My guess as to the difference between these "local cloud" devices and the old-fashioned Network Attached Storage is that the "local cloud" ones have a "cloud" emphasis, whereas the previous NAS technologies don't have the "cloud" emphasis. In other words, the new ones are oriented to cloud functionality out of the box.

    But the fact that you have the cloud "server" on your local network means that you have total control over it, and that you don't have to pay someone else any monthly fees.

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    I think home cloud services vary a lot probably. All I have to do is email a link and whomever is in. The problem then is that the share is subject to my creepy slow upload speed; I can stream Skype and that's about it. So a copy of anything stored IN the cloud wins in that respect but not in storage capacity.

    I really like the external drive yet off site storage possibilities provided by GBridge. Again, not a service for streaming but I think I'm up to about 3 TB of off site storage now and the only cost is two 2TB external drives...and a close family member or friend within reasonable driving distance with Internet.

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    Quote Originally Posted by F.U.N. downtown View Post
    All I have to do is email a link and whomever is in.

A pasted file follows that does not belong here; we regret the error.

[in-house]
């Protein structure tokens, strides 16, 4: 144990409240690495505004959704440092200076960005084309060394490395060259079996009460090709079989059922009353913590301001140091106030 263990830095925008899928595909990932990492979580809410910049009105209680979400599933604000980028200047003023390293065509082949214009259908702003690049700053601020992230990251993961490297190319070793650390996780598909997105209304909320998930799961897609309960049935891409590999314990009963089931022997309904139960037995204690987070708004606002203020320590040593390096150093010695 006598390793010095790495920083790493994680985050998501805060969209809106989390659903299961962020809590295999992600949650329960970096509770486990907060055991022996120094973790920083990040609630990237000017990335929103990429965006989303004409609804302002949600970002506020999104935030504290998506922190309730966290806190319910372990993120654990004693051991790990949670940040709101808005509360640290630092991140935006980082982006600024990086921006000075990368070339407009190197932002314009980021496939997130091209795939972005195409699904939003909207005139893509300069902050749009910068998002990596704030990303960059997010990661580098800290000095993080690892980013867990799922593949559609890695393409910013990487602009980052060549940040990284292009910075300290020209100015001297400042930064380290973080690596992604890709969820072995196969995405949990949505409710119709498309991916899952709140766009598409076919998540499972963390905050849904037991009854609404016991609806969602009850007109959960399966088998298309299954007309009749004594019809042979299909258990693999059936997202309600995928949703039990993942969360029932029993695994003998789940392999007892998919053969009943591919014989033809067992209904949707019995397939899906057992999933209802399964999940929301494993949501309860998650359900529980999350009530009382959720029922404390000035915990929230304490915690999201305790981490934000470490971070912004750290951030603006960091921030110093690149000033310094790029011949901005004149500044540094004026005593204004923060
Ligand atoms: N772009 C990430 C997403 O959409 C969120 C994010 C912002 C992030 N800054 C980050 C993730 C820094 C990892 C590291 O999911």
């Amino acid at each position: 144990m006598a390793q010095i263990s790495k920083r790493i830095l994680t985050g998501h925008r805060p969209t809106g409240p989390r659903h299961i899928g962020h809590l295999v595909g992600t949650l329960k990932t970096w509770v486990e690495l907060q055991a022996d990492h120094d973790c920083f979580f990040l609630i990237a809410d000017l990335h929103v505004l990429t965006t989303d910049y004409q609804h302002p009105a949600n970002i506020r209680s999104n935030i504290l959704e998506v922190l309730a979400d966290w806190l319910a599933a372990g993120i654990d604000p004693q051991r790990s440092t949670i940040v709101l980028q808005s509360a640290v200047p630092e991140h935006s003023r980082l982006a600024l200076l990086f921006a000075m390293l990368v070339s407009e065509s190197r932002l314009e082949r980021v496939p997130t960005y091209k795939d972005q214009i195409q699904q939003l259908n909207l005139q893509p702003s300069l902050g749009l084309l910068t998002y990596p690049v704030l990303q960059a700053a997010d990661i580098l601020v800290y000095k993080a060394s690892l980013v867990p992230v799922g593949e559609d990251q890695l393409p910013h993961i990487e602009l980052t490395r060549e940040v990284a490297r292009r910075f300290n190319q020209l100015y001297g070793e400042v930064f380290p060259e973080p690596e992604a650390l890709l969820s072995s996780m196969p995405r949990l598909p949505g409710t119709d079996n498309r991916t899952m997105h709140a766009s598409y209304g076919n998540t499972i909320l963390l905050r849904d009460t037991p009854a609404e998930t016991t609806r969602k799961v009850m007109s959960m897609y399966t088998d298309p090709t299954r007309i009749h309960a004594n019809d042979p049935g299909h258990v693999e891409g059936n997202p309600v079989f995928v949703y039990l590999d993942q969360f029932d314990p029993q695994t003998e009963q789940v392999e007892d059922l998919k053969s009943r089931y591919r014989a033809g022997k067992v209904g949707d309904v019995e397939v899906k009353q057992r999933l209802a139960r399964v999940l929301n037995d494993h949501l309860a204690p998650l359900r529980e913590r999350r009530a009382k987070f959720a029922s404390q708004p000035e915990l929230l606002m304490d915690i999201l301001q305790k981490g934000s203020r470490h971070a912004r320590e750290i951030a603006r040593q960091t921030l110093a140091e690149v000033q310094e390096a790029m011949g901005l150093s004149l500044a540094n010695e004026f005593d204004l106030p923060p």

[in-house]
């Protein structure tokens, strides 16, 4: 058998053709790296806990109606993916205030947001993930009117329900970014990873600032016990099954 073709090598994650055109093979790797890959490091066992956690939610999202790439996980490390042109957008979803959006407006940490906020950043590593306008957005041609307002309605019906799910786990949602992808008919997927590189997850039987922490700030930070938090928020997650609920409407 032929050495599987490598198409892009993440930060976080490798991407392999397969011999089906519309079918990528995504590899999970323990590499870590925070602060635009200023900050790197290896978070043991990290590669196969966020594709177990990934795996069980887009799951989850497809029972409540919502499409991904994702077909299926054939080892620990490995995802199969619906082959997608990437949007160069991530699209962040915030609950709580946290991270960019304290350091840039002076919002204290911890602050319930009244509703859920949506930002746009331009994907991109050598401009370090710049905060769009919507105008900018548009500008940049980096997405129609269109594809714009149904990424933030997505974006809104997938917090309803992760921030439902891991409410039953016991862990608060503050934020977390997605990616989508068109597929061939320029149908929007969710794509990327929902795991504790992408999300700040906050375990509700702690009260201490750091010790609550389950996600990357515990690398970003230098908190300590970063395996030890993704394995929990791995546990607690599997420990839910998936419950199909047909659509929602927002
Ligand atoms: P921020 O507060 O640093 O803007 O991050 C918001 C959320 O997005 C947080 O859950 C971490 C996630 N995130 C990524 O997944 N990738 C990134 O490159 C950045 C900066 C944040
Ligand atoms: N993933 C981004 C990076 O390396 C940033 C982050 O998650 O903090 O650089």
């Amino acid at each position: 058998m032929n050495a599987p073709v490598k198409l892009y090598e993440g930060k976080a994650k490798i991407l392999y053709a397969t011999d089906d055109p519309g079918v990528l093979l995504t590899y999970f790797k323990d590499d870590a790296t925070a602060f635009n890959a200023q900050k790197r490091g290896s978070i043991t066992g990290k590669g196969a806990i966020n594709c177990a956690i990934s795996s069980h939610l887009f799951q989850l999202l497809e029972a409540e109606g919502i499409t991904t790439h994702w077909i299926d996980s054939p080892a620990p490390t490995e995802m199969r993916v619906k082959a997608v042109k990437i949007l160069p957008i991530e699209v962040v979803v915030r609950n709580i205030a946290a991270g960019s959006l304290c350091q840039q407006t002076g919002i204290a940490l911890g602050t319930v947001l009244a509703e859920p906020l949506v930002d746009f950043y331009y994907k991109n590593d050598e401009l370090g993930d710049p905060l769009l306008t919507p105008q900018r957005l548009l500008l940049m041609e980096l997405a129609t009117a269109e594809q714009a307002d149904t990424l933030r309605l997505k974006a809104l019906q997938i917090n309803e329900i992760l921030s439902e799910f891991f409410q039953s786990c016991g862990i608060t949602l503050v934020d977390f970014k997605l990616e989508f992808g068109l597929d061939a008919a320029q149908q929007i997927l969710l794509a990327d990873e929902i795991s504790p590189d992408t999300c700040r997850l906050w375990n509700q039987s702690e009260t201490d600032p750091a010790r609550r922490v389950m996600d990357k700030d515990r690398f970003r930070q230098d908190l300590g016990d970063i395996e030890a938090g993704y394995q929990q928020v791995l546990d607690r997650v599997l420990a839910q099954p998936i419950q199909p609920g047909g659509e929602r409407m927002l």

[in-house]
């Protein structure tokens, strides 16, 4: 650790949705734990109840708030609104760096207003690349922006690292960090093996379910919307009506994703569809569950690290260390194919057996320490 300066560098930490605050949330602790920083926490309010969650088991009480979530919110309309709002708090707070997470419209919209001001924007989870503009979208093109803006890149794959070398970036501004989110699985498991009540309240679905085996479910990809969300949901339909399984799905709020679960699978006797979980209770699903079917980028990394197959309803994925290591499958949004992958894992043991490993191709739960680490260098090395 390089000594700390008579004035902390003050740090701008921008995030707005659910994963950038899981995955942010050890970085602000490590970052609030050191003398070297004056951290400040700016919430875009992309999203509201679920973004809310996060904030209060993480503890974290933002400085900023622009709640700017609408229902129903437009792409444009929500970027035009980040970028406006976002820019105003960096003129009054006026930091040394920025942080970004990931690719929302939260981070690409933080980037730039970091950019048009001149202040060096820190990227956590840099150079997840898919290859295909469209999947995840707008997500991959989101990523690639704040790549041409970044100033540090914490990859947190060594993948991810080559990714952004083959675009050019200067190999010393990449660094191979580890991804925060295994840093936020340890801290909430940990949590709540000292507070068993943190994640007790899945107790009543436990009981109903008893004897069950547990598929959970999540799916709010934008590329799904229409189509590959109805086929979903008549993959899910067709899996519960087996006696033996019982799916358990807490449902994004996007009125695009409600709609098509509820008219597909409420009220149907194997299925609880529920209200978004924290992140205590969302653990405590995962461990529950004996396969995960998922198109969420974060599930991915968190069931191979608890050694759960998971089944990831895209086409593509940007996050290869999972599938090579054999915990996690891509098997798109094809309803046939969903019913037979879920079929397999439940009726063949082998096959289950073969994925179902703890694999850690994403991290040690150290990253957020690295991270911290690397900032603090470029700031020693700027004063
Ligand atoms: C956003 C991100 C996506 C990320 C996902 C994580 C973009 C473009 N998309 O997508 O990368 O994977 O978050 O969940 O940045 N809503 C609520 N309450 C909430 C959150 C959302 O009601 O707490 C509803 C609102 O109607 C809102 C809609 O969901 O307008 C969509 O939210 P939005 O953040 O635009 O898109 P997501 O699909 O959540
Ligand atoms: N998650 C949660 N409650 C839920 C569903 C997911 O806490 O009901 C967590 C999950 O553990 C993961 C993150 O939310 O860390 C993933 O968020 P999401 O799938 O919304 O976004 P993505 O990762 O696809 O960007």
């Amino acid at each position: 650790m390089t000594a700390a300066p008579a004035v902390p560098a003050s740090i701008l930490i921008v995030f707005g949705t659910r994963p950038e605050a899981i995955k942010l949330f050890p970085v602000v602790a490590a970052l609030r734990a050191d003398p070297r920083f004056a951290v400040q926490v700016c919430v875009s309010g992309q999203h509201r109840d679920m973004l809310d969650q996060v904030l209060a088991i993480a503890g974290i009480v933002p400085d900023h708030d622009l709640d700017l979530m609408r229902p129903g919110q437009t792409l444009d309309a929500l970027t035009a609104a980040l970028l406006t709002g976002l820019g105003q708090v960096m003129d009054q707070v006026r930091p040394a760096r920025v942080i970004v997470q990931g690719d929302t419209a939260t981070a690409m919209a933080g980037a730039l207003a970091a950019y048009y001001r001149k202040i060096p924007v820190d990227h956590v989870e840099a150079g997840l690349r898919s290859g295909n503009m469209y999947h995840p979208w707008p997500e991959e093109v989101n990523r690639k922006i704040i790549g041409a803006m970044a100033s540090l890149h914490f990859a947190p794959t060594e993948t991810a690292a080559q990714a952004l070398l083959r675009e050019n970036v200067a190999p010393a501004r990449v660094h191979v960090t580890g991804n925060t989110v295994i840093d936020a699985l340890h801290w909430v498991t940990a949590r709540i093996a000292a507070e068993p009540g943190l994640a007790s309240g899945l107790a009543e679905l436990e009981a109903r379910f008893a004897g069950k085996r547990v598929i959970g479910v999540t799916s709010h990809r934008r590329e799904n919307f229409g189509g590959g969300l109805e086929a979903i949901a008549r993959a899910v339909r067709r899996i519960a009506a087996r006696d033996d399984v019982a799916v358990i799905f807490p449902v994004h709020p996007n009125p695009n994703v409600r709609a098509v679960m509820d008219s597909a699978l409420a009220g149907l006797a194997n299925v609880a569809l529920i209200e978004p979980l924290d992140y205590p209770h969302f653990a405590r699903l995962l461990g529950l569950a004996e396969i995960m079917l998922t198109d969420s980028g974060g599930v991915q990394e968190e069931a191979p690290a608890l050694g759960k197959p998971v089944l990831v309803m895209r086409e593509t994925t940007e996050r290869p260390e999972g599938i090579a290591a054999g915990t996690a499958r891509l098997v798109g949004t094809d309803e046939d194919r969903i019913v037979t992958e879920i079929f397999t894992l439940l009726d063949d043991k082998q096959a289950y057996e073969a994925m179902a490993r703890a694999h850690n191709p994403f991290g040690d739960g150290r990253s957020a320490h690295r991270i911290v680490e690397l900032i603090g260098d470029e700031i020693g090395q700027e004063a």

BUT whomever must have GBridge installed, right? if so, that makes it functionally equivalent to the My Cloud drive.

  7. #7
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    Yes there has to be a PC running GBridge that the drives are attached to. The advantage is unlimited (within reason of course) off site backup that can be used as a cloud service. However some cloud drives also offer a limited amount of free online storage that would make streaming or faster downloads possible; as far as I know GBridge is not integrated in any way with Google Drive. Also, when it goes offline one has to send an email, hey, when you get a chance check on the GBridge computer because the storage drives aren't showing up. Always a false alarm so far but someday it'll be a dead drive I'm sure.
    Last edited by F.U.N. downtown; 2013-10-23 at 23:43.

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    for free offsite backup i've been using CrashPlan -- functions pretty much like Mozy, but you can backup to any internet-connected computer. so if you've got a friend who is willing to host an external drive for you and has the bandwidth to spare, you can just back up to their location. sounds like it has the same functionality as GBridge.

  9. #9
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    Yes I think the do-it-yourself part of CrashPlan is very similar though I originally couldn't get it to work as easily as GBridge. Also I just understood the virtual private network adapter approach GBridge uses better.

  10. #10
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    GBridge does look interesting -- i'm definitely going to take a look at it. thanks for mentioning it here!